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Even Yeast Mothers Sacrifice All for Their Babies

November 08, 2012 A mother’s willingness to sacrifice her own health and safety for the sake of her children is a common narrative across cultures — and by no means unique to humans alone. Now an unexpected discovery at UCSF shows that even yeast “mothers” do it, giving all to their offspring — even at the cost of their own lives.

UCSF Biochemist Wins Prestigious Prize

December 22, 2011 Peter Walter, PhD, a professor in the Biochemistry and Biophysics Department within the School of Medicine at the University of California, San Francisco has been awarded the 2012 Paul Ehrlich and Ludwig Darmstaedter Prize for his “outstanding research achievements in the field of cell biology.”

UCSF Research Shows How the Bite of a Small Texas Snake Causes Extreme Pain

November 16, 2011 Examining venom from a variety of poisonous snakes, a group of researchers at the University of California, San Francisco has discovered why the bite of one small black, yellow and red serpent called the Texas coral snake can be so painful.

Malaria Discovery Gives Hope for New Drugs and Vaccines

August 30, 2011 An investigation into the mysterious inner workings of the malaria parasite has revealed that it survives and proliferates in the human bloodstream thanks in part to a single, crucial chemical that the parasite produces internally.

What Steers Vampires to Blood

August 03, 2011 Scientists have known for years that when vampire bats tear through an animal’s skin with their razor-sharp teeth, their noses guide them to the best spots – where a precise bite will strike a vein and spill forth nourishing blood. But nobody knew exactly how bats knew where to bite – until now.

UCSF Team Describes Genetic Basis of Rare Human Diseases

July 08, 2011 Researchers at UCSF and in Michigan, North Carolina and Spain have discovered how genetic mutations cause a number of rare human diseases, which include Meckel syndrome, Joubert syndrome and several other disorders.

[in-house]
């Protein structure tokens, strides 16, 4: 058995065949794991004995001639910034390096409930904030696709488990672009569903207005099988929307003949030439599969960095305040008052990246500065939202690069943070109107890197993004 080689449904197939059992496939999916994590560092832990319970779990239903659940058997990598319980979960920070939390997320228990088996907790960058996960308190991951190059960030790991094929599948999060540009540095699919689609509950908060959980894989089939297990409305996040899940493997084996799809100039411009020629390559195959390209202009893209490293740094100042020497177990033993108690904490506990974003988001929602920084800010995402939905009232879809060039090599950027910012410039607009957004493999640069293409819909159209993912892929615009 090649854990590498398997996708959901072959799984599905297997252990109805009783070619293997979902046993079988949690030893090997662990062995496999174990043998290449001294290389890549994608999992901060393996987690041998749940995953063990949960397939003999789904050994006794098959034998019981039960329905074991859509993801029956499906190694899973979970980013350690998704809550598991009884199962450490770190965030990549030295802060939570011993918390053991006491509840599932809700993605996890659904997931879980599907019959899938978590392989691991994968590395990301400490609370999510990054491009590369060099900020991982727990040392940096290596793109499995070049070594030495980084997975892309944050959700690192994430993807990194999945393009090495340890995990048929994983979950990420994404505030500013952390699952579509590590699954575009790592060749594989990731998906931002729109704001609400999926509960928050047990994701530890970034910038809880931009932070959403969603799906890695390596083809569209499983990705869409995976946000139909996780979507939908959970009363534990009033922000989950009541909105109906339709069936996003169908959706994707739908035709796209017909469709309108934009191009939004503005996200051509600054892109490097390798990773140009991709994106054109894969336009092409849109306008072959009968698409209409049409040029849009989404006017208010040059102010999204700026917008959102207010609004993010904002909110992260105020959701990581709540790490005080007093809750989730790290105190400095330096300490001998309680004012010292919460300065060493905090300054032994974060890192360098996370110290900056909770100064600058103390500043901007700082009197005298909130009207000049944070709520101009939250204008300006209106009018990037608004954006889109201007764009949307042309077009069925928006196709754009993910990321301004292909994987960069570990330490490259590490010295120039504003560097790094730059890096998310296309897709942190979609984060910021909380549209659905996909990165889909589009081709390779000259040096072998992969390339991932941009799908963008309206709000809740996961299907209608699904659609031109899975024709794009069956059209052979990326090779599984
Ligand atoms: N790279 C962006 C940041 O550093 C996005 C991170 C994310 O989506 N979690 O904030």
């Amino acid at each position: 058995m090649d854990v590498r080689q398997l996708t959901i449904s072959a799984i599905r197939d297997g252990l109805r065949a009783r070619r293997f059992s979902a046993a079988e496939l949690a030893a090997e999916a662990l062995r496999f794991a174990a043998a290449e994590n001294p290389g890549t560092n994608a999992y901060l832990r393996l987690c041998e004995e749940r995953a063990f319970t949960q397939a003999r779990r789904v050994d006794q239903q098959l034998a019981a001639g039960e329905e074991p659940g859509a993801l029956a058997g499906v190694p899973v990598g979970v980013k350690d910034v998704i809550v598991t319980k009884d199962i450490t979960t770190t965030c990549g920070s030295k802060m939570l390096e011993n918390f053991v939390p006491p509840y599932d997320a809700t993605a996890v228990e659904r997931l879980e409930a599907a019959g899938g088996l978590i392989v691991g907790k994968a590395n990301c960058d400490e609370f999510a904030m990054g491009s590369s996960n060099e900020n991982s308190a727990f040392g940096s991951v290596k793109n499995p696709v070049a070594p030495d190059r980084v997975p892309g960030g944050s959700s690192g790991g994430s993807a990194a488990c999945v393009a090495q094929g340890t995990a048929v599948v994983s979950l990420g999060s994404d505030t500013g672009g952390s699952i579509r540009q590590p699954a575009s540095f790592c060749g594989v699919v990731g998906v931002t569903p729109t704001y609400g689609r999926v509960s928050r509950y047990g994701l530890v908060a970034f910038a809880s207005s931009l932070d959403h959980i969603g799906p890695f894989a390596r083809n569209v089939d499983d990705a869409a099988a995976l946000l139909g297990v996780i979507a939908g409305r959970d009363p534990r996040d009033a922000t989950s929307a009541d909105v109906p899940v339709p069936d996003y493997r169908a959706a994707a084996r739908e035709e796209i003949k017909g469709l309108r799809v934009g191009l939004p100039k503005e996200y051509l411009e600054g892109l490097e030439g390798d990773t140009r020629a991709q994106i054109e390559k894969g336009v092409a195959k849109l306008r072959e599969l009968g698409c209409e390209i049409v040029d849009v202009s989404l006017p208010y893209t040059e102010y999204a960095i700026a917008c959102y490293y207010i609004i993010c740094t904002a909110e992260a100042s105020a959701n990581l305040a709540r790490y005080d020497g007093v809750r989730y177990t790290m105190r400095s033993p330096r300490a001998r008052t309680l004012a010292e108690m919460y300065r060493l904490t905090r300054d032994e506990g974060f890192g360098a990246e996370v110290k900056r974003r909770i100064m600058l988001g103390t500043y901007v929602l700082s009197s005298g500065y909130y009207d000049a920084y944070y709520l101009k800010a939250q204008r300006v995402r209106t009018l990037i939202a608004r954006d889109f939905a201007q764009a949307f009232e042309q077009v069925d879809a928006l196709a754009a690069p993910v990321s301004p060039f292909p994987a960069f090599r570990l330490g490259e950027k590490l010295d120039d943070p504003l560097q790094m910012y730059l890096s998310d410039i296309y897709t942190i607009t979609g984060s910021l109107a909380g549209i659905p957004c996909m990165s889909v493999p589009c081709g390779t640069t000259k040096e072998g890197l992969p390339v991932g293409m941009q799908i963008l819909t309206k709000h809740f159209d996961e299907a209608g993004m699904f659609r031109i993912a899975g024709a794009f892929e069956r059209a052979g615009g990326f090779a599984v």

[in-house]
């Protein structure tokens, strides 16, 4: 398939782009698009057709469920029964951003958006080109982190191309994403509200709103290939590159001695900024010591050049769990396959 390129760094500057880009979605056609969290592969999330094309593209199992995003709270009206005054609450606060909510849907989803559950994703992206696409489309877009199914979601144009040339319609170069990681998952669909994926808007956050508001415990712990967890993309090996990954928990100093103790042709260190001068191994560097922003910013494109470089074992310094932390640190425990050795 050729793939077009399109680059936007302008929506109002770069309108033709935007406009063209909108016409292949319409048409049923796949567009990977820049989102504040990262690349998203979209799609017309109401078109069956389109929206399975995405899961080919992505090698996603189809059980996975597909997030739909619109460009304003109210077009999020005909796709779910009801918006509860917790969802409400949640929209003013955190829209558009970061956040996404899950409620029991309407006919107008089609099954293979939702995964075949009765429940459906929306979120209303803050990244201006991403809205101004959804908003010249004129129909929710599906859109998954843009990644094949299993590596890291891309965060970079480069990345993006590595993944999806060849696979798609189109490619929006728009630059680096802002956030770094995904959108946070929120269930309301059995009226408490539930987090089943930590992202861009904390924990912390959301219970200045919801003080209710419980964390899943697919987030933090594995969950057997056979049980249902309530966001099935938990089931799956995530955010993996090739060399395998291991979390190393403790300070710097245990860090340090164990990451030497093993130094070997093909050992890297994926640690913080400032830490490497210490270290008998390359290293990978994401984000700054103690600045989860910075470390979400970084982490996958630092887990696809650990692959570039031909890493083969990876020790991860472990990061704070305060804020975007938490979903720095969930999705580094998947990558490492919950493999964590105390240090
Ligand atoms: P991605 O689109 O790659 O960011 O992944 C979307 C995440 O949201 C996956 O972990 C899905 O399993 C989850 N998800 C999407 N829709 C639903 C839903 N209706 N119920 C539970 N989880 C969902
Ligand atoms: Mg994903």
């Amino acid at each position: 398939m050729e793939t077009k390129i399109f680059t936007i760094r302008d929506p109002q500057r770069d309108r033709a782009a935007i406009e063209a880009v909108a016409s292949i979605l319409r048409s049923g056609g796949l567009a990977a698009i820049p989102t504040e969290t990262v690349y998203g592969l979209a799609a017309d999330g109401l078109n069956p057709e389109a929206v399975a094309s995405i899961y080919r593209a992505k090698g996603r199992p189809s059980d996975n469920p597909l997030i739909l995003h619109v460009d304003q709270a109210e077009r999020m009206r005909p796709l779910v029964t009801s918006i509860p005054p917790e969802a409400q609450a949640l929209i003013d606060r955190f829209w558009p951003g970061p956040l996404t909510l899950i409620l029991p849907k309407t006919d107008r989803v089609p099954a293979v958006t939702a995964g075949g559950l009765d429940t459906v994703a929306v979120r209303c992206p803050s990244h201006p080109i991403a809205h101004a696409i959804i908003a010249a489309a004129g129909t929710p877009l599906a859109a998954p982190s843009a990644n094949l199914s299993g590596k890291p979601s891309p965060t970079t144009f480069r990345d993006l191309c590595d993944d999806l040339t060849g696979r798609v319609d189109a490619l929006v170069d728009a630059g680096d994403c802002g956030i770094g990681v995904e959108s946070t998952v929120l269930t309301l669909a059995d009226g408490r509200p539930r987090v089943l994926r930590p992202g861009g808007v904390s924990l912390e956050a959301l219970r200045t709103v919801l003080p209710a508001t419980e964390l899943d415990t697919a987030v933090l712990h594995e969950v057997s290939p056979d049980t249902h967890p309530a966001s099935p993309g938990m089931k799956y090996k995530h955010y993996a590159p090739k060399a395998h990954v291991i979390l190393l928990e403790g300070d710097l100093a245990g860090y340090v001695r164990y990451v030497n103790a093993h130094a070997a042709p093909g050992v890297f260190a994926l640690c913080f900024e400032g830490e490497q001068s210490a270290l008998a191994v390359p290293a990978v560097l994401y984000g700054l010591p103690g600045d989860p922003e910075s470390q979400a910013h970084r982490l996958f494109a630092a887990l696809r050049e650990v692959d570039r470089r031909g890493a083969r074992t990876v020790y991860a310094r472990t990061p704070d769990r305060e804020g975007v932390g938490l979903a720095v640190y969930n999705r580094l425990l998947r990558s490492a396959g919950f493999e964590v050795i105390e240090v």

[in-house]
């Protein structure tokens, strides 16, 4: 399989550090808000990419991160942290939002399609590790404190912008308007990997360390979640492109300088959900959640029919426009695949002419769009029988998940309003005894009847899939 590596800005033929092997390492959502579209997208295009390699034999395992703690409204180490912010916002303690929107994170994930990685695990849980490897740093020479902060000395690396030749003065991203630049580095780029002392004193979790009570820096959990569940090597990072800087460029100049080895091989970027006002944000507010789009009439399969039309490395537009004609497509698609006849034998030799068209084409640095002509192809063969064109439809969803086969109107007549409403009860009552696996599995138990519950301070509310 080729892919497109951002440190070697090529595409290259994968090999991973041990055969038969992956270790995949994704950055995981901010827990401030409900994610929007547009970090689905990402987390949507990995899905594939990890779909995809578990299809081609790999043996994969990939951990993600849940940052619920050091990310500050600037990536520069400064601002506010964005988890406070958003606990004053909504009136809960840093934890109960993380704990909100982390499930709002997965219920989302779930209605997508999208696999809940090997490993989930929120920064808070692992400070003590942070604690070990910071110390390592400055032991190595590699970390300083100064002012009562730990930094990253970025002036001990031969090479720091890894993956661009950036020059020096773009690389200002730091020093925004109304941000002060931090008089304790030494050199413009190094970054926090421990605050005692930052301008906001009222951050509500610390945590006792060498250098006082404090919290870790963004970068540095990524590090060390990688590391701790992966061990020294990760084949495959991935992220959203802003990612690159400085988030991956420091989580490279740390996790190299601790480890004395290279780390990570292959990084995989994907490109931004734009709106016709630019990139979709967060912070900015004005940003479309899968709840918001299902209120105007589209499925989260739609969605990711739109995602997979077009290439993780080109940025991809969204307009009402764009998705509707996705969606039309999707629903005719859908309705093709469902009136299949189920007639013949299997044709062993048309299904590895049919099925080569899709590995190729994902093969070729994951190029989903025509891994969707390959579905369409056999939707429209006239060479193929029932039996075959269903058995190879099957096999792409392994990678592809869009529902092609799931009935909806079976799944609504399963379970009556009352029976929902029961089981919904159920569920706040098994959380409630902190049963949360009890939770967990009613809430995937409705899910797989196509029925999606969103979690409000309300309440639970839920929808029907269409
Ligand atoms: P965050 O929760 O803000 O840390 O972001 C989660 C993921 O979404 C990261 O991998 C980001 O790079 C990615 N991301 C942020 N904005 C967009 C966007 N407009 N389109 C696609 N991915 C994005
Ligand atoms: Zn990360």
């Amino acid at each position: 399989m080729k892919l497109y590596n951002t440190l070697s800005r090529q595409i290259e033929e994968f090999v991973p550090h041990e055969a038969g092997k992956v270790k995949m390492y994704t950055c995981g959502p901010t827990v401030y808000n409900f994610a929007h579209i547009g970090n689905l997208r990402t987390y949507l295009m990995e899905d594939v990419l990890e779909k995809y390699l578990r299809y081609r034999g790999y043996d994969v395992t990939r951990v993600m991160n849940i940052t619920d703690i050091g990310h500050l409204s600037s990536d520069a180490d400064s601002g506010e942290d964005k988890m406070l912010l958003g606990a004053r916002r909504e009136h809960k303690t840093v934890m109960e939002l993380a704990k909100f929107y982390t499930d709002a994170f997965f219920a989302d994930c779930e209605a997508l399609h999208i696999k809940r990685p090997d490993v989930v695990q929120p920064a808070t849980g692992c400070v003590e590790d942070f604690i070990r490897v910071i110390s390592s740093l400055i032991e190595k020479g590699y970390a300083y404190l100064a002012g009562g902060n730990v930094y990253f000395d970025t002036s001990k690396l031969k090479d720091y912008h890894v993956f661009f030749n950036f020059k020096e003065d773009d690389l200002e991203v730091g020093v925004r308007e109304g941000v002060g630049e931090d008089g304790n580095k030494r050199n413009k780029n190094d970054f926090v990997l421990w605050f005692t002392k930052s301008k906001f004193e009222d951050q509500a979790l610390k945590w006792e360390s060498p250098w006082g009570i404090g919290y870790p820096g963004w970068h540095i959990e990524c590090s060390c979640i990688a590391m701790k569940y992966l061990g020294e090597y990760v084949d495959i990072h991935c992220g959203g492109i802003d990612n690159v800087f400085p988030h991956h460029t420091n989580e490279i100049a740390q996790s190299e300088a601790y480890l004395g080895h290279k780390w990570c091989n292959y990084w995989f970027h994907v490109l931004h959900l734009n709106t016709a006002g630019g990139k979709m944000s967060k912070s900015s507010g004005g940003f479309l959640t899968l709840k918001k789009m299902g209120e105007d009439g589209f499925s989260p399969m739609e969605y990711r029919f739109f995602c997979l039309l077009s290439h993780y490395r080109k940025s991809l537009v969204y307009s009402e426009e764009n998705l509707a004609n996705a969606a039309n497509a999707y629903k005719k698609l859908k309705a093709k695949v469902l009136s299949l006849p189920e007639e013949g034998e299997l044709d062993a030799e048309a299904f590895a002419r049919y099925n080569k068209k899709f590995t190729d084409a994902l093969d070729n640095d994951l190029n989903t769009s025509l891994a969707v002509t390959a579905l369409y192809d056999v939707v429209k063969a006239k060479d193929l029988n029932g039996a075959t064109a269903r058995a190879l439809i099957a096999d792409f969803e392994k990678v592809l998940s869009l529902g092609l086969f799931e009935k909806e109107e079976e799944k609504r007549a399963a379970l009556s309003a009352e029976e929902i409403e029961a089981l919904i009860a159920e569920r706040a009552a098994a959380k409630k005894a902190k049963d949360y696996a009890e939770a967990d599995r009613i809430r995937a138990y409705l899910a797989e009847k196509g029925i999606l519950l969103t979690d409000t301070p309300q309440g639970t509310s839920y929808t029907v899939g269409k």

UCSF Finds New Bee Viruses, Offers Baseline to Study Colony Collapse

June 07, 2011 A 10-month study of healthy honey bees by UCSF scientists has identified four new viruses that infect bees, while revealing that each of the viruses or bacteria previously linked to colony collapse is present in healthy hives as well.

Men's and Women's Immune Systems Respond Differently to PTSD

April 26, 2011 Men and women had starkly different immune system responses to chronic post-traumatic stress disorder, with men showing no response and women showing a strong response, in two studies by researchers at the San Francisco VA Medical Center and the University of California, San Francisco.

Study Finds Link Between Chronic Depression and Accelerated Immune Cell Aging

April 05, 2011 Certain cases of major depression are associated with premature aging of immune cells, which may make people more susceptible to other serious illness, according to findings from a new UCSF-led study.

UCSF Team Shows How to Make Skinny Worms Fat and Fat Worms Skinny

March 23, 2011 Researchers exploring human metabolism at UCSF have uncovered a handful of chemical compounds that regulate fat storage in worms, offering a new tool for understanding obesity and finding future treatments for diseases associated with obesity.

UCSF Team Develops "Logic Gates" to Program Bacteria as Computers

December 08, 2010 A team of UCSF researchers has engineered E. coli with the key molecular circuitry that will enable genetic engineers to program cells to communicate and perform computations.

UCSF graduate programs receive top rankings in national survey

September 28, 2010 UCSF research-doctorate programs have ranked among the nation’s best in a survey released today by the National Research Council (NRC).

UCSF researchers identify a molecular link between thymic tumors and autoimmunity

February 26, 2010 UCSF researchers have identified a molecular mechanism that explains why patients with tumors of the thymus, or thymoma, often develop autoimmune disorders.

UCSF researchers identify regulator of human sperm cells

February 03, 2010 UCSF researchers have identified an elusive molecular regulator that controls the ability of human sperm to reach and fertilize the egg, a finding that has implications on both treating male infertility and preventing pregnancy.

Gene family found to play key role in early stages of development

January 25, 2010 Scientists have identified a gene family that plays a key role in one of the earliest stages of development in which an embryo distinguishes its left side from the right and determines how organs should be positioned within the body. The finding in mice likely will lead to a better understanding of how certain birth defects occur in humans.